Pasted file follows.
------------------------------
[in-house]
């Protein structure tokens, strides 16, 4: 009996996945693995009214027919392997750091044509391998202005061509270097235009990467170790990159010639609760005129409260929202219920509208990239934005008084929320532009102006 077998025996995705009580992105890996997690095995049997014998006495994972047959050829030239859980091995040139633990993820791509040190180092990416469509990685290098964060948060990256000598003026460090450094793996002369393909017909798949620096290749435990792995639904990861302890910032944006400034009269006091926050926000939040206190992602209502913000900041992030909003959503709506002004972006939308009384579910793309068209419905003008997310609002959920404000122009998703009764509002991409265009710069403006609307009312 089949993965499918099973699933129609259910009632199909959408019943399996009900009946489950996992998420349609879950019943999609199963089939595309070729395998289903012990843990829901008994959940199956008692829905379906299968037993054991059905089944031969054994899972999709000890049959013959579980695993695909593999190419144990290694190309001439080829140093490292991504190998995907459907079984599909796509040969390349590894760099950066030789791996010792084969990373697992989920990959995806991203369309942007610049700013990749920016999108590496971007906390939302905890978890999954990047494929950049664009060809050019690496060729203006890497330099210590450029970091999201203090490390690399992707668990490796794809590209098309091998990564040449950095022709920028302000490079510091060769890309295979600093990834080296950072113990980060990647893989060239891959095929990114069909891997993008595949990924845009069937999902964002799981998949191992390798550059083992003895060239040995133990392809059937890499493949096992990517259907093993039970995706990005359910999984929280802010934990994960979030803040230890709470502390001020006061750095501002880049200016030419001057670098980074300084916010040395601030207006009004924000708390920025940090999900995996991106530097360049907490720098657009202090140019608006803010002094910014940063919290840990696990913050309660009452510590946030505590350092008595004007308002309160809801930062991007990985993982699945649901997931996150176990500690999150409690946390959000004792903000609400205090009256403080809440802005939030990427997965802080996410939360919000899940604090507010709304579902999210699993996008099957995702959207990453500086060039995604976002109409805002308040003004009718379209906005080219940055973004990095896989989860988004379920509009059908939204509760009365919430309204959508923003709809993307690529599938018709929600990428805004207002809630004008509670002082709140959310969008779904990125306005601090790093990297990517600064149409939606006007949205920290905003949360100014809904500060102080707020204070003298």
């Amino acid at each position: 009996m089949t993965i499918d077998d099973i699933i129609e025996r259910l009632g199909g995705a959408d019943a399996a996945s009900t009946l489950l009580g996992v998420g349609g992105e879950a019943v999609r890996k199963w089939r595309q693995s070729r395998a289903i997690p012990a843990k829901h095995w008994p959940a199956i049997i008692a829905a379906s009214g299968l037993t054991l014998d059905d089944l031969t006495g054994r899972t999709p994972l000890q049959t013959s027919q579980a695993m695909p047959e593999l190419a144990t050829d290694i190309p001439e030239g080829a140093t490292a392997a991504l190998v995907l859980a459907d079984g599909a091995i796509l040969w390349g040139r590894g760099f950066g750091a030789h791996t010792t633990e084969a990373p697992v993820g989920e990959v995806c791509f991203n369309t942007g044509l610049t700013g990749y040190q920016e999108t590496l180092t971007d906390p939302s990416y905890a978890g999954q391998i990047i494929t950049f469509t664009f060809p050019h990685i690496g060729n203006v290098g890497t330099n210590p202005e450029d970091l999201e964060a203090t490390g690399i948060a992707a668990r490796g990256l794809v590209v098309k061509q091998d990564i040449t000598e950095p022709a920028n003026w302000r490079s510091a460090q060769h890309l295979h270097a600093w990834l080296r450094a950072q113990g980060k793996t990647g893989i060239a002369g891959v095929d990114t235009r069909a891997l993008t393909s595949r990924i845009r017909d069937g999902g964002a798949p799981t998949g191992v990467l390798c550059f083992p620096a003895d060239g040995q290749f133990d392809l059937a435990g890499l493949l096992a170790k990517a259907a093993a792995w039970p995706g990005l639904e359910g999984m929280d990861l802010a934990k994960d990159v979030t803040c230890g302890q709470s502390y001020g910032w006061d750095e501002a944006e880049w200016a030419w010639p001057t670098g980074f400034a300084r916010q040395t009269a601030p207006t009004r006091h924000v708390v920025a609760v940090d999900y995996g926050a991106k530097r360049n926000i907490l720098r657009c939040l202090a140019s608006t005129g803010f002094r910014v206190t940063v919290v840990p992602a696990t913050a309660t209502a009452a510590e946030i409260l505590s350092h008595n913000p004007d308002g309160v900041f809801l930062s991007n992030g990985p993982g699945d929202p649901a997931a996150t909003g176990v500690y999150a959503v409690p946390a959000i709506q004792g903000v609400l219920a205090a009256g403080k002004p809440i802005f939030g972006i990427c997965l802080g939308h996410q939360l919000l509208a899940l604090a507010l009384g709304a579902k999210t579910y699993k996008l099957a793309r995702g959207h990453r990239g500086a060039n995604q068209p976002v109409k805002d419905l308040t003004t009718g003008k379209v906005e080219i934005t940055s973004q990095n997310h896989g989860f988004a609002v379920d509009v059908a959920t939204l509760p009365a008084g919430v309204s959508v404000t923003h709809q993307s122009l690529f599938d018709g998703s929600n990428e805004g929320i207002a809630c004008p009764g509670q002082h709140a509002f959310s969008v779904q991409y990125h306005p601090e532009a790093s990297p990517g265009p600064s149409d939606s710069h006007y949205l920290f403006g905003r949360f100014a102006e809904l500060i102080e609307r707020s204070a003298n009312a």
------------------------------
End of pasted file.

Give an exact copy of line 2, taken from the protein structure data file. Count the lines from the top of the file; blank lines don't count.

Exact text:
């Protein structure tokens, strides 16, 4: 009996996945693995009214027919392997750091044509391998202005061509270097235009990467170790990159010639609760005129409260929202219920509208990239934005008084929320532009102006 077998025996995705009580992105890996997690095995049997014998006495994972047959050829030239859980091995040139633990993820791509040190180092990416469509990685290098964060948060990256000598003026460090450094793996002369393909017909798949620096290749435990792995639904990861302890910032944006400034009269006091926050926000939040206190992602209502913000900041992030909003959503709506002004972006939308009384579910793309068209419905003008997310609002959920404000122009998703009764509002991409265009710069403006609307009312 089949993965499918099973699933129609259910009632199909959408019943399996009900009946489950996992998420349609879950019943999609199963089939595309070729395998289903012990843990829901008994959940199956008692829905379906299968037993054991059905089944031969054994899972999709000890049959013959579980695993695909593999190419144990290694190309001439080829140093490292991504190998995907459907079984599909796509040969390349590894760099950066030789791996010792084969990373697992989920990959995806991203369309942007610049700013990749920016999108590496971007906390939302905890978890999954990047494929950049664009060809050019690496060729203006890497330099210590450029970091999201203090490390690399992707668990490796794809590209098309091998990564040449950095022709920028302000490079510091060769890309295979600093990834080296950072113990980060990647893989060239891959095929990114069909891997993008595949990924845009069937999902964002799981998949191992390798550059083992003895060239040995133990392809059937890499493949096992990517259907093993039970995706990005359910999984929280802010934990994960979030803040230890709470502390001020006061750095501002880049200016030419001057670098980074300084916010040395601030207006009004924000708390920025940090999900995996991106530097360049907490720098657009202090140019608006803010002094910014940063919290840990696990913050309660009452510590946030505590350092008595004007308002309160809801930062991007990985993982699945649901997931996150176990500690999150409690946390959000004792903000609400205090009256403080809440802005939030990427997965802080996410939360919000899940604090507010709304579902999210699993996008099957995702959207990453500086060039995604976002109409805002308040003004009718379209906005080219940055973004990095896989989860988004379920509009059908939204509760009365919430309204959508923003709809993307690529599938018709929600990428805004207002809630004008509670002082709140959310969008779904990125306005601090790093990297990517600064149409939606006007949205920290905003949360100014809904500060102080707020204070003298």